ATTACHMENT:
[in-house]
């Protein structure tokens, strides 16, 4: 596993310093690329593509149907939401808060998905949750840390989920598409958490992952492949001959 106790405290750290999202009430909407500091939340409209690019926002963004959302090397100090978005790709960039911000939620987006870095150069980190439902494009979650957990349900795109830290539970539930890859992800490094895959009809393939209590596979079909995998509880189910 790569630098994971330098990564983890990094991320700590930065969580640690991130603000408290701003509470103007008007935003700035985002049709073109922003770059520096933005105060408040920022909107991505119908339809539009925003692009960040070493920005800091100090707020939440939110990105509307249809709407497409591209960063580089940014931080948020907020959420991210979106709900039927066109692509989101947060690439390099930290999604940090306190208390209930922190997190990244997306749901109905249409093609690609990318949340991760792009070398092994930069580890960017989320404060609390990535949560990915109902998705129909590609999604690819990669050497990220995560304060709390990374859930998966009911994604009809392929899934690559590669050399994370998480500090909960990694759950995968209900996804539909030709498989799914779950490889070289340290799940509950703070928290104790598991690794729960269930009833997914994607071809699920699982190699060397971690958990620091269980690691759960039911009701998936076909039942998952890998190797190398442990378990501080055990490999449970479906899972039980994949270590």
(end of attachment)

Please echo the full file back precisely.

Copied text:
[in-house]
């Protein structure tokens, strides 16, 4: 596993310093690329593509149907939401808060998905949750840390989920598409958490992952492949001959 106790405290750290999202009430909407500091939340409209690019926002963004959302090397100090978005790709960039911000939620987006870095150069980190439902494009979650957990349900795109830290539970539930890859992800490094895959009809393939209590596979079909995998509880189910 790569630098994971330098990564983890990094991320700590930065969580640690991130603000408290701003509470103007008007935003700035985002049709073109922003770059520096933005105060408040920022909107991505119908339809539009925003692009960040070493920005800091100090707020939440939110990105509307249809709407497409591209960063580089940014931080948020907020959420991210979106709900039927066109692509989101947060690439390099930290999604940090306190208390209930922190997190990244997306749901109905249409093609690609990318949340991760792009070398092994930069580890960017989320404060609390990535949560990915109902998705129909590609999604690819990669050497990220995560304060709390990374859930998966009911994604009809392929899934690559590669050399994370998480500090909960990694759950995968209900996804539909030709498989799914779950490889070289340290799940509950703070928290104790598991690794729960269930009833997914994607071809699920699982190699060397971690958990620091269980690691759960039911009701998936076909039942998952890998190797190398442990378990501080055990490999449970479906899972039980994949270590």